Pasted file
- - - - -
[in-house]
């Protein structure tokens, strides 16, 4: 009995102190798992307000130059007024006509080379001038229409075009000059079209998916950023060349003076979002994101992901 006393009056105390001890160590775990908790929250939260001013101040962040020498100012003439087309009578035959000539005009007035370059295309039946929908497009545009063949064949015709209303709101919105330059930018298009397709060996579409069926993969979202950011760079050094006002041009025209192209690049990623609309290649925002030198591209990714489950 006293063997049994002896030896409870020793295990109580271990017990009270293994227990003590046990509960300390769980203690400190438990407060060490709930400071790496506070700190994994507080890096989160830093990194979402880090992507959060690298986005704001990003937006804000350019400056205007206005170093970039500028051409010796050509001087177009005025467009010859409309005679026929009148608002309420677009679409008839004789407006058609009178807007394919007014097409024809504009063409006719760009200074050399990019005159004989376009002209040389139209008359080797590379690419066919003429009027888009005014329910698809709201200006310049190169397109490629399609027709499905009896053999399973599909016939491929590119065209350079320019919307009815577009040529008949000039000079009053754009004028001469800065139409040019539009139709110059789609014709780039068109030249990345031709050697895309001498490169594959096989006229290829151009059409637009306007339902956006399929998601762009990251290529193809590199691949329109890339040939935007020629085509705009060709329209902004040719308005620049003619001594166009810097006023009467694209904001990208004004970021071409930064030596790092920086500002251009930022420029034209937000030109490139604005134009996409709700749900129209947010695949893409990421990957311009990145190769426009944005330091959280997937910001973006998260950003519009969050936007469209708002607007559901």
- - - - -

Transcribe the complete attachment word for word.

[in-house]
């Protein structure tokens, strides 16, 4: 009995102190798992307000130059007024006509080379001038229409075009000059079209998916950023060349003076979002994101992901 006393009056105390001890160590775990908790929250939260001013101040962040020498100012003439087309009578035959000539005009007035370059295309039946929908497009545009063949064949015709209303709101919105330059930018298009397709060996579409069926993969979202950011760079050094006002041009025209192209690049990623609309290649925002030198591209990714489950 006293063997049994002896030896409870020793295990109580271990017990009270293994227990003590046990509960300390769980203690400190438990407060060490709930400071790496506070700190994994507080890096989160830093990194979402880090992507959060690298986005704001990003937006804000350019400056205007206005170093970039500028051409010796050509001087177009005025467009010859409309005679026929009148608002309420677009679409008839004789407006058609009178807007394919007014097409024809504009063409006719760009200074050399990019005159004989376009002209040389139209008359080797590379690419066919003429009027888009005014329910698809709201200006310049190169397109490629399609027709499905009896053999399973599909016939491929590119065209350079320019919307009815577009040529008949000039000079009053754009004028001469800065139409040019539009139709110059789609014709780039068109030249990345031709050697895309001498490169594959096989006229290829151009059409637009306007339902956006399929998601762009990251290529193809590199691949329109890339040939935007020629085509705009060709329209902004040719308005620049003619001594166009810097006023009467694209904001990208004004970021071409930064030596790092920086500002251009930022420029034209937000030109490139604005134009996409709700749900129209947010695949893409990421990957311009990145190769426009944005330091959280997937910001973006998260950003519009969050936007469209708002607007559901």